In San Antonio, a case was cited in which a doctor assumed the pharmacy automatically stocked ZDV, which he planned to administer to a pregnant HIV-infected woman during labor. By the time he realized the pharmacy did not have ZDV readily available and ordered it from a specialty HIV clinic, it was too late. The woman delivered without benefit of intrapartum antiretroviral therapy.
In Birmingham and San Antonio, committee members were told that although high-risk centers provide triple or other multiple therapies, many other providers offer only ZDV. In some instances the reliance on monotherapy seems to reflect a resource shortage, and in others it reflects a concern among providers that multiple therapies are still experimental and that their use may be unethical and/or leave the provider subject to malpractice charges. In testimony at the April 1, 1998 Workshop, Denison noted the importance of continuing research protocols and of incorporating new findings into standard care for HIV-infected women (Appendix D).
Even when women receive care from specialty clinics, they and their providers are often faced with difficult decisions about care options. For many basic obstetric procedures, there is no standard of care established for HIV-infected women. There are, for example, no standard recommendations or cost-benefit analyses on cesarean sections, amniocentesis, and fetal scalp monitoring for the HIV-positive mother and her infant.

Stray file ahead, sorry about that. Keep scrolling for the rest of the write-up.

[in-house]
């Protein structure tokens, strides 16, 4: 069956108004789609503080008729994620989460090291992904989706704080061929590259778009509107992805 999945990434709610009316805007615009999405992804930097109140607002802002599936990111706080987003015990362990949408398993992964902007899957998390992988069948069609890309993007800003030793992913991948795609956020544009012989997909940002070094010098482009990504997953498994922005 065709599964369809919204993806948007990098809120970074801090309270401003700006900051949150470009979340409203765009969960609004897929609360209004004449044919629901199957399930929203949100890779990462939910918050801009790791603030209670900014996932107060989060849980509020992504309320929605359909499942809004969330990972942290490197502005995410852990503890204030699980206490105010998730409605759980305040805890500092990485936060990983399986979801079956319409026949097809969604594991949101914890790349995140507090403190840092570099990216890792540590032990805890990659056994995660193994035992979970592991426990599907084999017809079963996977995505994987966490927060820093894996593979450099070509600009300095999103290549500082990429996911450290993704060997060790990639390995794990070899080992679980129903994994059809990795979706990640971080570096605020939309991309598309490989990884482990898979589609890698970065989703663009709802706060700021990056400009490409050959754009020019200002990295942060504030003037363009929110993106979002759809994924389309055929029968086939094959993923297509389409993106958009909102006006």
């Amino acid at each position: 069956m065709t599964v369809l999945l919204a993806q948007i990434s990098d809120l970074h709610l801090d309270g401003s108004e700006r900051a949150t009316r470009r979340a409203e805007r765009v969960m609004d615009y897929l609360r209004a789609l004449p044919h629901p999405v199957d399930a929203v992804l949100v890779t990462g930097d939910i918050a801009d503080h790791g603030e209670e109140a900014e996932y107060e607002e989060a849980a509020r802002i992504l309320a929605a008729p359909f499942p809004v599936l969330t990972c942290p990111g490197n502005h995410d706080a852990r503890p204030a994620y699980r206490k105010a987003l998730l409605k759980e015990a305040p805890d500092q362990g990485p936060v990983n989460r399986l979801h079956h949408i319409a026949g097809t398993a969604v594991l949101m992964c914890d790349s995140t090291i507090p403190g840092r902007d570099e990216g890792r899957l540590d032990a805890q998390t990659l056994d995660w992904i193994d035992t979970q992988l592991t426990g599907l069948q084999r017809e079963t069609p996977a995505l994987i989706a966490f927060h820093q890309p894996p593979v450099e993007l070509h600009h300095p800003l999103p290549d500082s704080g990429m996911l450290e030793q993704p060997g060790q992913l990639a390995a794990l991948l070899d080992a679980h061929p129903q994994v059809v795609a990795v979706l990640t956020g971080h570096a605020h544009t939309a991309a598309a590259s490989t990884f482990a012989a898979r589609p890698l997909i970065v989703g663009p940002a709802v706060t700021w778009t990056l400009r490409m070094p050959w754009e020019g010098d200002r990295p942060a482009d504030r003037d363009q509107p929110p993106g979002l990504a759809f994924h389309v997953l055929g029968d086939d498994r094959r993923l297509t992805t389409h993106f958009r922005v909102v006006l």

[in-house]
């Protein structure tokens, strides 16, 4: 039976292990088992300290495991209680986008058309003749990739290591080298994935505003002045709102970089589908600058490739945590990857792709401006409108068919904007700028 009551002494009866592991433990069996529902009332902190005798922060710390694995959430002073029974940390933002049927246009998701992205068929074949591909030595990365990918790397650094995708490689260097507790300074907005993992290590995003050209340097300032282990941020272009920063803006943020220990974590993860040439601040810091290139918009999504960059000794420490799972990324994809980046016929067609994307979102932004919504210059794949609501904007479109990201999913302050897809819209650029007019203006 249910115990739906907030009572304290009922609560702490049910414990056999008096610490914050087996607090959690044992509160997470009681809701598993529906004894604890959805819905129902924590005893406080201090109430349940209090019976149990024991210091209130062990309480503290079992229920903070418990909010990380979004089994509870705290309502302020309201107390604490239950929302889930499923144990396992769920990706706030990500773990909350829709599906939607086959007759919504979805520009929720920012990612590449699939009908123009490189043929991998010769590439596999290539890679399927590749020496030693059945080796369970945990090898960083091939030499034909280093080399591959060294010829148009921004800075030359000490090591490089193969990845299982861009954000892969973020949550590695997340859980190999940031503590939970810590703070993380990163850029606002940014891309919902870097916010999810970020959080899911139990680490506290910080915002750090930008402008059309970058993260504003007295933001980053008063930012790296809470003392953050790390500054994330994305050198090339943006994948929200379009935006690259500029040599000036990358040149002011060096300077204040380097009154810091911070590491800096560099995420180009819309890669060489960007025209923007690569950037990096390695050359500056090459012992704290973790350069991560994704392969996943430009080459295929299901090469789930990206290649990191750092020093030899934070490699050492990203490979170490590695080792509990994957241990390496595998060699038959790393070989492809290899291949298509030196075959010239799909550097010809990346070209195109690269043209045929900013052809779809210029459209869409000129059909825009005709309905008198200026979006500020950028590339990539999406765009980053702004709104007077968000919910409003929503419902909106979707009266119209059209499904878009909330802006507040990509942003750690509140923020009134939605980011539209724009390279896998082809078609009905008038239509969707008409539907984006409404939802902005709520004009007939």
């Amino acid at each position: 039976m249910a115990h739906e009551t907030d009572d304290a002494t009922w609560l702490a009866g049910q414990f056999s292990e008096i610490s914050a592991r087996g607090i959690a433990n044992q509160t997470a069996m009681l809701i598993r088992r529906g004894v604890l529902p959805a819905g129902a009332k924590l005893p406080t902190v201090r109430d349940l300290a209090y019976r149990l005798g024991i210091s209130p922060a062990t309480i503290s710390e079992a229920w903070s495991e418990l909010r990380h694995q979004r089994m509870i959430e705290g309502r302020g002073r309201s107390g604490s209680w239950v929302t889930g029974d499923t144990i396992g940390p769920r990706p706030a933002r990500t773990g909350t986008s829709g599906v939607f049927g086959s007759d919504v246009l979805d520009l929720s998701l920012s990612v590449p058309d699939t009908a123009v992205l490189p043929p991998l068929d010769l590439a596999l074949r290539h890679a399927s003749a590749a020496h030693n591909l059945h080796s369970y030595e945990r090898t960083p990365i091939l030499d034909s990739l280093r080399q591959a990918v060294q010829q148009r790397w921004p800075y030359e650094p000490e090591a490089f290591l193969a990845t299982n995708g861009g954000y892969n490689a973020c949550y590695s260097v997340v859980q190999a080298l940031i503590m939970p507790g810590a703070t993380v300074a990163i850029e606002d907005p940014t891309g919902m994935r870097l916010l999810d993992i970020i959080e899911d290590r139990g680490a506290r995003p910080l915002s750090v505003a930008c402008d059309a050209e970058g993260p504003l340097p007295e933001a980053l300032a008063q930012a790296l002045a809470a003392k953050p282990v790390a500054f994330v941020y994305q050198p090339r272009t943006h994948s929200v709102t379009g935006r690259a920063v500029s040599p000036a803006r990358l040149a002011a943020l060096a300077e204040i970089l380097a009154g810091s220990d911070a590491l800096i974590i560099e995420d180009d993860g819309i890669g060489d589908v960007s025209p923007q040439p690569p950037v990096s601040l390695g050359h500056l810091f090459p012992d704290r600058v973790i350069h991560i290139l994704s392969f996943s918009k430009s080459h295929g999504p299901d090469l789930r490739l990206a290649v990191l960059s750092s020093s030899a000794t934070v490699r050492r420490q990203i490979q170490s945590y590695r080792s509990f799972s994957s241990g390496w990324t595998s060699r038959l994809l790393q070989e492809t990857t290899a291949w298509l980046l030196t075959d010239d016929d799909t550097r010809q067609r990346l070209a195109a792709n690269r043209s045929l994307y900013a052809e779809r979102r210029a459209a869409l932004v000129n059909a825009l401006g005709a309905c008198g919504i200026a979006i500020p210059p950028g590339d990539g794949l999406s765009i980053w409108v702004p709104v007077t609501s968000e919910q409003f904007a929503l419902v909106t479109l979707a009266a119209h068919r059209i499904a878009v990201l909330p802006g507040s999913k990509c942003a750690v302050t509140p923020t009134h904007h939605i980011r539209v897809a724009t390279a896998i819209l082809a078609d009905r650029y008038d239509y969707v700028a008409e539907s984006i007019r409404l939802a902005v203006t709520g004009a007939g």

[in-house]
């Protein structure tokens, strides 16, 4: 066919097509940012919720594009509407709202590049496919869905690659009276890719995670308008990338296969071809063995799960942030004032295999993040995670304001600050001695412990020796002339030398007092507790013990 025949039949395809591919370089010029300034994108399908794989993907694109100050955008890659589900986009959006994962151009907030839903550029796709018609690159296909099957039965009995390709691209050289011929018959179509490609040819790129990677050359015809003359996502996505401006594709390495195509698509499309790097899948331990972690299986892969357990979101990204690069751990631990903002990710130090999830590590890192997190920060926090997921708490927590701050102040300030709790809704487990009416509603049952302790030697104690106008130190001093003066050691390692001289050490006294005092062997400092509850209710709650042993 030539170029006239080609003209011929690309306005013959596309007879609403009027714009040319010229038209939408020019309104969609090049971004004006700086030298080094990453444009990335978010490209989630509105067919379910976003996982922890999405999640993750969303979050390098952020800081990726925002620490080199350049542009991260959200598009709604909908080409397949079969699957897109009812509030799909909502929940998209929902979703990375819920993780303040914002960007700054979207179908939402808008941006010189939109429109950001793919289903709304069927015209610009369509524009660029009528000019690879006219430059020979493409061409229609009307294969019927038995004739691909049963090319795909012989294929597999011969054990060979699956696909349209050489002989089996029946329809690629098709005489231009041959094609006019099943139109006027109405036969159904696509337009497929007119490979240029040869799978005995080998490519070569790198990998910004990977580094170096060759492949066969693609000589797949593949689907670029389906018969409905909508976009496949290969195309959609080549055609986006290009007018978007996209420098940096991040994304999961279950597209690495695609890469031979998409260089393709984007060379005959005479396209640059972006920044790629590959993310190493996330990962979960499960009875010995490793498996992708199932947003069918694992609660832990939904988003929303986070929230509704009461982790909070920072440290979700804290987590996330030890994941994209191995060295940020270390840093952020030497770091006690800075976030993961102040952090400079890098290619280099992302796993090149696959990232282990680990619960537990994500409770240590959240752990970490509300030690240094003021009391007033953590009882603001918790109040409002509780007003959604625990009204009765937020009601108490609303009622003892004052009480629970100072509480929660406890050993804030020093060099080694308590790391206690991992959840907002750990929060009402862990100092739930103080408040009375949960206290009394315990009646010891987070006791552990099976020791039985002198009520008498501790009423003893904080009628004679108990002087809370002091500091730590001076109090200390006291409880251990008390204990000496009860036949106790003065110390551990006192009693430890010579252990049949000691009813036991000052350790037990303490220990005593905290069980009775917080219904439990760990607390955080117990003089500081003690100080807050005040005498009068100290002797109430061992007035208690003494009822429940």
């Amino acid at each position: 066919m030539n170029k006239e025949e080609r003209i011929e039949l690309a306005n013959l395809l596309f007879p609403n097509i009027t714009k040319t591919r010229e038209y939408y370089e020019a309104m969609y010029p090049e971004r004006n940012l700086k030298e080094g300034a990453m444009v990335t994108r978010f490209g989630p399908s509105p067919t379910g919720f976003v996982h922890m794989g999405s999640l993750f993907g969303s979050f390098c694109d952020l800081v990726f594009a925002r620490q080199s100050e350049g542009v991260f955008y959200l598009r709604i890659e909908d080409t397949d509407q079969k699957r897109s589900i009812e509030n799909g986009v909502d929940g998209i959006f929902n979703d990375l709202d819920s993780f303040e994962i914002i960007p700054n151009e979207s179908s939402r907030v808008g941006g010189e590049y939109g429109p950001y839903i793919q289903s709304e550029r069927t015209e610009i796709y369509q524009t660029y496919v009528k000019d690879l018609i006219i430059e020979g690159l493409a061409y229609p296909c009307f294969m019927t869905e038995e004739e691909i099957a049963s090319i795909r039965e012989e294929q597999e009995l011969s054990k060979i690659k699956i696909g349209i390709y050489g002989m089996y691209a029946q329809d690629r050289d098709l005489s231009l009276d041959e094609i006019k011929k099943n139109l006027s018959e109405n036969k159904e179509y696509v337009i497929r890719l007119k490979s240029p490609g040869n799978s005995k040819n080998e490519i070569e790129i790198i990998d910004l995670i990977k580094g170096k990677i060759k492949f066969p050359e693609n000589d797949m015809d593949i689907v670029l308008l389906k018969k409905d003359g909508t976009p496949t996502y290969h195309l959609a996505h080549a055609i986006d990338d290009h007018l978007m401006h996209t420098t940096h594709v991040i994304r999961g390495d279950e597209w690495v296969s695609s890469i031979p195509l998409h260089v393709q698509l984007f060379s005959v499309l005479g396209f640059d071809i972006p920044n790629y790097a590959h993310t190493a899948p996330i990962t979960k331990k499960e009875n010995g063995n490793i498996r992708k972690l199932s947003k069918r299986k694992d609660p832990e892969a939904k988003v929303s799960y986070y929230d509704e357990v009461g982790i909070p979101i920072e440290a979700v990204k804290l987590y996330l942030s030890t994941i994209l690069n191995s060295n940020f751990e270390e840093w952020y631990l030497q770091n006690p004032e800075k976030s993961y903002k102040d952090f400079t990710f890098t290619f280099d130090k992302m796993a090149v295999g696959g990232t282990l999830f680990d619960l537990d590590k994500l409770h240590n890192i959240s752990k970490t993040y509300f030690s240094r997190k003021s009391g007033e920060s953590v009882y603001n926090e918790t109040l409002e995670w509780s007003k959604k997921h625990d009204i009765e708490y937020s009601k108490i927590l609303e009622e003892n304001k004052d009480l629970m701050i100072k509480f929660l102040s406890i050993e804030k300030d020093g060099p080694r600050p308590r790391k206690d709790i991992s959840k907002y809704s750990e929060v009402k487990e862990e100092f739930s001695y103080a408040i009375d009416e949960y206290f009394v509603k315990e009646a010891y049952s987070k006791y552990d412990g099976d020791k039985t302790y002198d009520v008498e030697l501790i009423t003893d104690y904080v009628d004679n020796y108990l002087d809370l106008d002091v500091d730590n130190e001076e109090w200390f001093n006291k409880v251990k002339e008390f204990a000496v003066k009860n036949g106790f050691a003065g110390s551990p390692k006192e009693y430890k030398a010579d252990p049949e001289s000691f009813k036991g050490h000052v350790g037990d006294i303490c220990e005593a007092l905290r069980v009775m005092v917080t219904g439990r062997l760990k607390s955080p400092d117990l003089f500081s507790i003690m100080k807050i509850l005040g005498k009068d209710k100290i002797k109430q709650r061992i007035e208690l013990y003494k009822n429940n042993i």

There are extra barriers for some special populations to obtaining adequate care for HIV-infected pregnant women and their infants. These special populations include undocumented immigrants, some categories of legal immigrants, substance users, and adolescents. Chapter 7 reviews some of the systemic issues related to receipt of HIV-specific and other care for these populations.